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Beverlyheels StyleFestivals: Krampusnacht

Festivals: Krampusnacht

Posted on Sun, Dec 16th, 2018

Many festivals in the world, whose inception go back to pre-Christian times, have been adapted and modified over time to suit modern day customs. One such festival is the Krampusnacht. Krampus, according to a Central European folklore, is a horned figure described as half man, half demon, who, during Christmas season punishes children who misbehave. The Krampus is the counter to Saint Nicholas who rewards well behaved children with gifts.

The history of the Krampus goes back to pre-Christian Alpine traditions and by the 17th century Krampus had been incorporated into Christian winter celebrations by pairing Krampus with St. Nicholas. Krampus is popular in Austria, Bavaria, Croatia, Czech Republic, Hungary, Northern Italy, Slovakia and Slovenia. In traditional parades for Krampusnacht, young men dress up as Krampus to participate.

As per traditions, Krampus has many appearances. But most of them have some particular physical characteristics. He is hairy, usually brown, or black, with cloven hooves and horns of a goat along with a long-pointed tongue that lolls out to expose his fangs. He carries chains, that is thought to symbolize the binding of the Devil by the Christian Church, which he thrashes for dramatic effect. It is also said that the chain sometimes is accompanied with bells. Sometimes he appears with a bag to cart off evil children for drowning, eating or transporting to hell.

This festival did not have a smooth journey though. After the 1923 elections in Austria, the Krampus tradition was prohibited by the Dollfuss regime under Vaterlandische Front and the Christian Social Party. In the 1950s, the government discouraged people from reviving this tradition by distributing pamphlets titled “Krampus is an evil man”. But by the turn of the century, Krampus celebrations came back with a bang and continue to be celebrated till today. The Krampus traditions are being revived in Bavaria as well, where they use hand carved wooden masks made according to the local artistic traditions.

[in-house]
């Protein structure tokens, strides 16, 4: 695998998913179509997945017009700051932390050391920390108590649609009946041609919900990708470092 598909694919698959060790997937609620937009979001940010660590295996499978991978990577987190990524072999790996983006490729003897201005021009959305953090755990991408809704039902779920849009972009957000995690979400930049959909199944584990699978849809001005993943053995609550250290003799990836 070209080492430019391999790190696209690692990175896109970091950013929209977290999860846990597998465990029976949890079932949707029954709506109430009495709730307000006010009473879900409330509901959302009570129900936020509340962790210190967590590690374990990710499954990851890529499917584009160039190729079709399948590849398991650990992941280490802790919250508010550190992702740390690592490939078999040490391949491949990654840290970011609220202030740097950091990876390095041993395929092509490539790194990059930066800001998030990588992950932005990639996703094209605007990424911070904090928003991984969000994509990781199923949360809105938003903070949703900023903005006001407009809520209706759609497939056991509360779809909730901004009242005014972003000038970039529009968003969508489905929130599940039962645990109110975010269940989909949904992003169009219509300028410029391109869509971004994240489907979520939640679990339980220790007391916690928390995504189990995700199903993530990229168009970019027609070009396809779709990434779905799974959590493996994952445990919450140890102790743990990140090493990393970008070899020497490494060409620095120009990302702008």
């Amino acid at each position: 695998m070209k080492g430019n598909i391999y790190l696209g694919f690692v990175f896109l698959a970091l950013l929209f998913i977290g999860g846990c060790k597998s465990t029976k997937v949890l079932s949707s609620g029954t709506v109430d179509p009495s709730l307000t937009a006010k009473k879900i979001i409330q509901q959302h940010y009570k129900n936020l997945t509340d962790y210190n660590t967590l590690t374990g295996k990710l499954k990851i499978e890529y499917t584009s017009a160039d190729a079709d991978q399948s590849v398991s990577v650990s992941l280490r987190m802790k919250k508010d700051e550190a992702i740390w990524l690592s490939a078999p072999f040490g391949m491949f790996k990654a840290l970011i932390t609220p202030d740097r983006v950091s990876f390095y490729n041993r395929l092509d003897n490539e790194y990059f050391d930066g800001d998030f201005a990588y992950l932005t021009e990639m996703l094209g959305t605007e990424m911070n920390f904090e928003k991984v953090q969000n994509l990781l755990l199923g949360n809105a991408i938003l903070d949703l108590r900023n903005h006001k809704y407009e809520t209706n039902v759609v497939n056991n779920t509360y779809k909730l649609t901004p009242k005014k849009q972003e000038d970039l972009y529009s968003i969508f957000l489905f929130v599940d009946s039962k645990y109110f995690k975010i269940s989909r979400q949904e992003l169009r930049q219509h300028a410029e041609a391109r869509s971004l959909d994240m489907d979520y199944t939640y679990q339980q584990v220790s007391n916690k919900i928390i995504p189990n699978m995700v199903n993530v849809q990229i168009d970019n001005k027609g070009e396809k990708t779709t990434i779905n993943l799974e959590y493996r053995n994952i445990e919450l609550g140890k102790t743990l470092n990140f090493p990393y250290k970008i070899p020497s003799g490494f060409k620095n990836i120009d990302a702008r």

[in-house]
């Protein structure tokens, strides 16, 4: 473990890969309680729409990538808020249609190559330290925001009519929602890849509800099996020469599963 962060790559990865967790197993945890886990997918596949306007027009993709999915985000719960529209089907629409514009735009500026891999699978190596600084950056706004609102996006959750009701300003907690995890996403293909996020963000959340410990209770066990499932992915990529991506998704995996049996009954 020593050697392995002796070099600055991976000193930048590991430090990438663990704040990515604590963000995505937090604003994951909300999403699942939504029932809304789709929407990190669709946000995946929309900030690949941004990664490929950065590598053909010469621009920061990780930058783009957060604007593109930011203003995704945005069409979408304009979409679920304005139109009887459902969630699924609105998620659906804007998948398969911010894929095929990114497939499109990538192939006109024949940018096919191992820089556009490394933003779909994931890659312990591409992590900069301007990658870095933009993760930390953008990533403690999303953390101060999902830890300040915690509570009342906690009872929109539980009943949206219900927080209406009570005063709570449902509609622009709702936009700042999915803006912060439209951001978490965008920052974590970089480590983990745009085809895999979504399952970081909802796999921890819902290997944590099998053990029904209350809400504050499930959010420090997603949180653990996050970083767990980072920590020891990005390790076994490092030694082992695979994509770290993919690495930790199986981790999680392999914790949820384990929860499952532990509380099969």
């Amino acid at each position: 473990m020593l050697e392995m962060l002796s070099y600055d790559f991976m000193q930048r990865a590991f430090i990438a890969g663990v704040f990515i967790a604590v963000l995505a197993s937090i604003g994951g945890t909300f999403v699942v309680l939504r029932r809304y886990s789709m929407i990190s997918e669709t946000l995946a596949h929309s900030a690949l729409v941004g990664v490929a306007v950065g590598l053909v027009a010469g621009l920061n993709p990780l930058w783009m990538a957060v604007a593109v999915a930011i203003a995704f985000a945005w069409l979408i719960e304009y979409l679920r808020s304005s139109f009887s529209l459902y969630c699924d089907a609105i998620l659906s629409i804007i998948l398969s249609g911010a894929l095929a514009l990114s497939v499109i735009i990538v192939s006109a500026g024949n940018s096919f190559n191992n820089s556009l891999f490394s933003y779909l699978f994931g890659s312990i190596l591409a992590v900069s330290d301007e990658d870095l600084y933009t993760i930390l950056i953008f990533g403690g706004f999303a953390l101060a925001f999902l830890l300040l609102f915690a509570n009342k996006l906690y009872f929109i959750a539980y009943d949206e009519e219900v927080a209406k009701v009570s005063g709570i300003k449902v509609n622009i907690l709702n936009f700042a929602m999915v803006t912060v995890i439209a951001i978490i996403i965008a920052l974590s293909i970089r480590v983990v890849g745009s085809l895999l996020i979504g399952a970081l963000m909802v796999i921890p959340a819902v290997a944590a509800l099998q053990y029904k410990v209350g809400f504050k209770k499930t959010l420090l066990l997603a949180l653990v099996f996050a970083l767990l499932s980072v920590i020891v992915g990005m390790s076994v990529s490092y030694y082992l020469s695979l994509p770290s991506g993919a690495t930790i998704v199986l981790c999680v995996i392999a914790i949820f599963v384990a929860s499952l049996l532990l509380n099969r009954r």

Costumes are an integral part of all Krampus celebrations. Costumes are available for, Krampus, Saint Nikolaus, the woodsman, angels and the old woman. You can also use props ranging from bells, a brick switch, basket, chains, to walking staff and a hemp flogger. Or you can just walk around with some plain devil costume and spook people out!

For some great costumes and masks visit www.Beverlyheels.com.




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